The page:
| SAO PAULO
SAO PAULO Dec 12 A sharp recession in Brazil
has forced electricity distributors to buy power they cannot
sell, adding to their struggles during the downturn, the most
senior Brazilian executive for U.S. power company AES Corp
said on Monday.
Julian Nebreda told investors that the company's Eletropaulo
unit, the country's largest power distribution firm, could lose
up to 110 million reais ($33 million) in 2016 due to rigid
"I can't understand how they can force a power distribution
company to buy more energy than it needs. What world is this?"
said Nebreda, who held positions in Europe and Latin America
before taking over as chief executive of AES Brasil in April.
He added that the firm is actively talking with Brazil's
electricity regulator Aneel to find a solution.
The situation described by Nebreda is not exclusive to
Eletropaulo Metropolitana Eletricidade de São Paulo SA
, as the company is formally know. Other power
distribution firms in Brazil are facing the same problem due to
the impact of Brazil's deepest recession since the 1930s.
In the country's regulated power market, distributors have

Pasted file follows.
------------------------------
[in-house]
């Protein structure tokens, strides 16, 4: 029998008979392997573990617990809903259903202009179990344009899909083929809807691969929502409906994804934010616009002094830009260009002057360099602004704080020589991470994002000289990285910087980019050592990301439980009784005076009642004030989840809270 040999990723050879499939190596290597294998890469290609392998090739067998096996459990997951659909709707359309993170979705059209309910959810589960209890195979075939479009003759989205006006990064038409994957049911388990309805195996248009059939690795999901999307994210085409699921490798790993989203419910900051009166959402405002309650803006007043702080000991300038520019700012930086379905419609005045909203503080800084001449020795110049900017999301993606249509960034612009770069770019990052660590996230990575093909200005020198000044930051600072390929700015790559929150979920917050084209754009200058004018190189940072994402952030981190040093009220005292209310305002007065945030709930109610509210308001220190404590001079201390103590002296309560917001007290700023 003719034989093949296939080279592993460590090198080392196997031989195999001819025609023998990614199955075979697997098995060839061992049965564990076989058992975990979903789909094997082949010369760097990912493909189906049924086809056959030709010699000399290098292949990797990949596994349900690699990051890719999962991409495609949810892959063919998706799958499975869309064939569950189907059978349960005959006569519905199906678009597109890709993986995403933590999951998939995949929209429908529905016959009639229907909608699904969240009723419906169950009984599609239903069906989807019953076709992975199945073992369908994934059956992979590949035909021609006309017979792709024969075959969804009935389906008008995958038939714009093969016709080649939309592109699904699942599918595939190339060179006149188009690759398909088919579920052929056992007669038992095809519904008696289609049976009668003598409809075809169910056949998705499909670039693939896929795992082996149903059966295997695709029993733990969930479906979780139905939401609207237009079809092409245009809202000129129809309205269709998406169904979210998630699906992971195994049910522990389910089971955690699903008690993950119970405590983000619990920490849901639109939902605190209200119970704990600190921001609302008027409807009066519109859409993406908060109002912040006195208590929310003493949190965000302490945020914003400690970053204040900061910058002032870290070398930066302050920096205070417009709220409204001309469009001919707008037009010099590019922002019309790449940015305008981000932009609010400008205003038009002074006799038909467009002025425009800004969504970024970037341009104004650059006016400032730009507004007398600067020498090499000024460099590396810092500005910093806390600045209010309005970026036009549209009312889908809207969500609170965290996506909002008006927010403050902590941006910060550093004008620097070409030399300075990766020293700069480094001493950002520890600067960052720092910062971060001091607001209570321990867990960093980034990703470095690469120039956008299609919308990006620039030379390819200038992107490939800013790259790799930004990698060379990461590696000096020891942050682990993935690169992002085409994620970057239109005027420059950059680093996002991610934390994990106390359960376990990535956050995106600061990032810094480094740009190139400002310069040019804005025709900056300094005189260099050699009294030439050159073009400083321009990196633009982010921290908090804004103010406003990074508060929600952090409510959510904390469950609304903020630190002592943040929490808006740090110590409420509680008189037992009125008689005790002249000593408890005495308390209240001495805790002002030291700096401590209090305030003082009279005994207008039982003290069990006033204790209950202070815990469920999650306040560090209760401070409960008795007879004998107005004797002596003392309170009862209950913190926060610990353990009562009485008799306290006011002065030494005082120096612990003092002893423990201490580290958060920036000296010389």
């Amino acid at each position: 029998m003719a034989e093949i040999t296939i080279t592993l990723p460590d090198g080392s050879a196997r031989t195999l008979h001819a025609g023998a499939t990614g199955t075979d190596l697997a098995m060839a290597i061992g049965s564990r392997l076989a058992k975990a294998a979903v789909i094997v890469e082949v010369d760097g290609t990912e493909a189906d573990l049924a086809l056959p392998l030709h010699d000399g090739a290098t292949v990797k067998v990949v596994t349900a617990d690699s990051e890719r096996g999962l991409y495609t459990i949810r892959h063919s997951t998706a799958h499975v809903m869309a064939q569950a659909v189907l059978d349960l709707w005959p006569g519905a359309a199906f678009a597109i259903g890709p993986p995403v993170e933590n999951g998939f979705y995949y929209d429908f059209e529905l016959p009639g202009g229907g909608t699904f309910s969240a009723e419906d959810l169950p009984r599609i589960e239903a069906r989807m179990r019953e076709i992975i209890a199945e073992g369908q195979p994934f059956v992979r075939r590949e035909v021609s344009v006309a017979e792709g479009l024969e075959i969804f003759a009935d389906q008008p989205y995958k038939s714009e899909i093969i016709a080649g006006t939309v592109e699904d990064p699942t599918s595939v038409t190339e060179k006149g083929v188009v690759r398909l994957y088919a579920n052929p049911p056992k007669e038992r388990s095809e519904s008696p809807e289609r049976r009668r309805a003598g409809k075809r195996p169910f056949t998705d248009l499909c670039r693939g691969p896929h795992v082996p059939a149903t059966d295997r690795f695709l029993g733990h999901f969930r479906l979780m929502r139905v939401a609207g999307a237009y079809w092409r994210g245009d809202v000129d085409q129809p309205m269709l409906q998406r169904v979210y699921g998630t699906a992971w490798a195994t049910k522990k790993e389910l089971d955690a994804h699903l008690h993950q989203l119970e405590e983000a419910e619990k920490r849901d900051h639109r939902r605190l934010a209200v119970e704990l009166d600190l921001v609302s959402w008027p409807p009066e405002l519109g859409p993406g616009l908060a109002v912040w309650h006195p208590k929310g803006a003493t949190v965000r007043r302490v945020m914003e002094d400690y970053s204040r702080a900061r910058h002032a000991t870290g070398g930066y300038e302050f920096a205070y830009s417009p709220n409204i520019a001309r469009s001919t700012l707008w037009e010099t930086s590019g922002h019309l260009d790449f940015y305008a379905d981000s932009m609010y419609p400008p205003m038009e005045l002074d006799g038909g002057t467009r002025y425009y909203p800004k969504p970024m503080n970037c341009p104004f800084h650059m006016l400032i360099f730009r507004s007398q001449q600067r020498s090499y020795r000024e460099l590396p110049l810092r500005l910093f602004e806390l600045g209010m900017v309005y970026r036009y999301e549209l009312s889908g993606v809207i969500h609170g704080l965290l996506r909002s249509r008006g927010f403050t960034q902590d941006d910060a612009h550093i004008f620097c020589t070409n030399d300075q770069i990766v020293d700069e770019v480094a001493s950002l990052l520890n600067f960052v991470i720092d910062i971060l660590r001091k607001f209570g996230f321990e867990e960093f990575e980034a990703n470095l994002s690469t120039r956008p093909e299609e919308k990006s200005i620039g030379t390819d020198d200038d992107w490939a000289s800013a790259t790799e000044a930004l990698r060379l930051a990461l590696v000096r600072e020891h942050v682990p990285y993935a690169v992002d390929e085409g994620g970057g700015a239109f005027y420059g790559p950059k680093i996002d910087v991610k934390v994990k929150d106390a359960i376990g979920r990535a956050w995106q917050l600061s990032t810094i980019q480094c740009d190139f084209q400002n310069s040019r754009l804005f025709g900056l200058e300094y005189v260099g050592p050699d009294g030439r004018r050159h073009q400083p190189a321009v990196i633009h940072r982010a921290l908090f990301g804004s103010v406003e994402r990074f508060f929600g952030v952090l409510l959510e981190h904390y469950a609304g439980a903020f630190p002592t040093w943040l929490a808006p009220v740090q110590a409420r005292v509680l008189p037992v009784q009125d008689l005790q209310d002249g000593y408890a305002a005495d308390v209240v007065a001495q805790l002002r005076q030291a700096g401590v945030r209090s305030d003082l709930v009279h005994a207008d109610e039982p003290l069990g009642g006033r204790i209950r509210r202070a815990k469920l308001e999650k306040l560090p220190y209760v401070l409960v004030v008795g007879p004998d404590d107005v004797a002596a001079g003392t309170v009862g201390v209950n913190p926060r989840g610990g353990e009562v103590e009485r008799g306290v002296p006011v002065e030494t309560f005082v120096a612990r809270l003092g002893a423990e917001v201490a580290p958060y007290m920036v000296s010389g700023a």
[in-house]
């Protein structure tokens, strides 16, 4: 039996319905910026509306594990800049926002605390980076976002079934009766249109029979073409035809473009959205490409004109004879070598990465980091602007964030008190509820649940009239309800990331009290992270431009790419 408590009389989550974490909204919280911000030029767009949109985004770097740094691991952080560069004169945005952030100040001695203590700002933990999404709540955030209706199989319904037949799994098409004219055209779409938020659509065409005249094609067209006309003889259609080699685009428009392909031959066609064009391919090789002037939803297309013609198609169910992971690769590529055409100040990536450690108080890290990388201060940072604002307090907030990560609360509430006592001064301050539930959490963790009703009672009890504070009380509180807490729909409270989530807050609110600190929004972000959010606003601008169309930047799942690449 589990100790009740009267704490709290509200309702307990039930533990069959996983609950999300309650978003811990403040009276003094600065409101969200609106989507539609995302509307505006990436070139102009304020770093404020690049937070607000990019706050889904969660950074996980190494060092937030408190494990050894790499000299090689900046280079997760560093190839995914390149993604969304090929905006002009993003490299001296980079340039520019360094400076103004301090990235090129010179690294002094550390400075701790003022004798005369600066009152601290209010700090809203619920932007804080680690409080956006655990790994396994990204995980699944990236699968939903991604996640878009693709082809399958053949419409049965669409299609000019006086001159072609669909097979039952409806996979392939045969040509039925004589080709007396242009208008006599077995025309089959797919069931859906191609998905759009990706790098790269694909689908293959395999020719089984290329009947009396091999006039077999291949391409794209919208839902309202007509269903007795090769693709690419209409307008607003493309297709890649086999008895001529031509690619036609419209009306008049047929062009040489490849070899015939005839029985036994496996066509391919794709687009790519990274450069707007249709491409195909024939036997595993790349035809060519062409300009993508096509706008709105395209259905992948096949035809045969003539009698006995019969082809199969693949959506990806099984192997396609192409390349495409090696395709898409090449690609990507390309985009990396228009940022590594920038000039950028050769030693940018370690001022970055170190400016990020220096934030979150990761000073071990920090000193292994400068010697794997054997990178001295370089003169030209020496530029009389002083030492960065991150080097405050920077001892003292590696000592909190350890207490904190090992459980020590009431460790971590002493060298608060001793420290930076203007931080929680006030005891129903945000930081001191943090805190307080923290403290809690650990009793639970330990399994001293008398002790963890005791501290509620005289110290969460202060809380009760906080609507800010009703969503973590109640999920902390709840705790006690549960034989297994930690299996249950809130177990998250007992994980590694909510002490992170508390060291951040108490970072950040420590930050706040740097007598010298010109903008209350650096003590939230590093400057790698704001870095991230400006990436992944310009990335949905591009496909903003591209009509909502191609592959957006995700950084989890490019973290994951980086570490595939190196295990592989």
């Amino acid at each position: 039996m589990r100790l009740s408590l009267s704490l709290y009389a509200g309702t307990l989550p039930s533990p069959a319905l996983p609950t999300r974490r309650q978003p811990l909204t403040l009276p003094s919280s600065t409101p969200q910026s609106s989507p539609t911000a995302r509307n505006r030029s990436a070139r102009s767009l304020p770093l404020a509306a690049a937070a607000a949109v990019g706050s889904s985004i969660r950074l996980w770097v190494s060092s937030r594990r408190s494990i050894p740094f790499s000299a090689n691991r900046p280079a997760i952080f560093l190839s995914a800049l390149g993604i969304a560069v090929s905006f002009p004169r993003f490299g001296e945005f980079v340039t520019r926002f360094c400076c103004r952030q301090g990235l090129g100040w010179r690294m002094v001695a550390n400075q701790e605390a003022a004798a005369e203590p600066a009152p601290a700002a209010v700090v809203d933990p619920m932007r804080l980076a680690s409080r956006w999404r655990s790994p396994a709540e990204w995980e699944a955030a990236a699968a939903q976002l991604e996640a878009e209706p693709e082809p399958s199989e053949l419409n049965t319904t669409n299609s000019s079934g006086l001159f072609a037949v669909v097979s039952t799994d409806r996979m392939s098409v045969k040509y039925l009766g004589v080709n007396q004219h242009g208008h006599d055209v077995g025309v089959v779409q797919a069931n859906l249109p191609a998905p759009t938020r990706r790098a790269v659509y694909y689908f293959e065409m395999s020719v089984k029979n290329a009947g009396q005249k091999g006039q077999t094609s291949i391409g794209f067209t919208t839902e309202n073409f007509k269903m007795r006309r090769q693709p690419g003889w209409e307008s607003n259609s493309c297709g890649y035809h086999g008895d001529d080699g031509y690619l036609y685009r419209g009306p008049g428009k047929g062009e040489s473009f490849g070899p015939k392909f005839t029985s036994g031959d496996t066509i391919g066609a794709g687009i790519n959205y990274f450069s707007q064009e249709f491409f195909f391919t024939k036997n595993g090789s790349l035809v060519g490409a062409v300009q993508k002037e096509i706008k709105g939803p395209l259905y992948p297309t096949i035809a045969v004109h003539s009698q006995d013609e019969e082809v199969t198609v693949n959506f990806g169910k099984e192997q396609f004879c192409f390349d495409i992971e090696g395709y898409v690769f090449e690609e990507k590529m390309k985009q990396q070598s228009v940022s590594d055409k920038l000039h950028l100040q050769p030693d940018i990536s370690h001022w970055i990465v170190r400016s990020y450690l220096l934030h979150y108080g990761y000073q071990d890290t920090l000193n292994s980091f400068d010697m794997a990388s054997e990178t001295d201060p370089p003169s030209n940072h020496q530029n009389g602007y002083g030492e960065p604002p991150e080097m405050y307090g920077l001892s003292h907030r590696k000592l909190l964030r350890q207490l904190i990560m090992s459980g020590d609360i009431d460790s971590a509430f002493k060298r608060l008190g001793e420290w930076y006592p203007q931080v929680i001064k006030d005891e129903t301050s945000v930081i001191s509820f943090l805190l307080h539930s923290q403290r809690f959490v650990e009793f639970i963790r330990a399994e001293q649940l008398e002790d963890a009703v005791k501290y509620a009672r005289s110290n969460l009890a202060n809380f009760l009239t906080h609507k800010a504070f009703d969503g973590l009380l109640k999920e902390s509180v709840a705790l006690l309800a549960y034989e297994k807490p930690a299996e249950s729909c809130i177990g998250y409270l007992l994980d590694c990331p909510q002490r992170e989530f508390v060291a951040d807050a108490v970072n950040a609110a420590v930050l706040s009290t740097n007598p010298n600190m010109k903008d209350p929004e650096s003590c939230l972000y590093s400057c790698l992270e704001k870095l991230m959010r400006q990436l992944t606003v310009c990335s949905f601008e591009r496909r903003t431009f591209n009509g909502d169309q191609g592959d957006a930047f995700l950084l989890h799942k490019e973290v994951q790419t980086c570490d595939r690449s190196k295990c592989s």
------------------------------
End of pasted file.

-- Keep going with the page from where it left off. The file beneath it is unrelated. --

to buy energy from generators at regular auctions, closing
contracts to meet the expected demand for periods of up to 20
However, the recession caused a sharp reversal in
electricity usage after years of steady growth. For the last two
years, demand fell in Brazil and distributors are paying
generators for energy they are not selling.
The rules also bar distributors from selling excess supply
in the open market. Companies are arguing for compensation or
the option to trade the excess electricity on the open market.
Aneel has opened a public consultation to receive
suggestions for modifying contracts, but there is no date set
for a decision on the subject.
Eletropaulo, which supplies 20 million people in
metropolitan Sao Paulo, said power demand fell 2.4 percent in
the nine months to September.
The company had a net loss of 56 million reais in the
period, compared to a profit of 66 million in 2015. Its shares
gained 13 percent in the last 12 months in Sao Paulo, compared
to a 31 percent gain for the exchange's main index Ibovespa.
($1 = 3.35 reais)
(Reporting by Marcelo Teixeira; Editing by Paul Simao)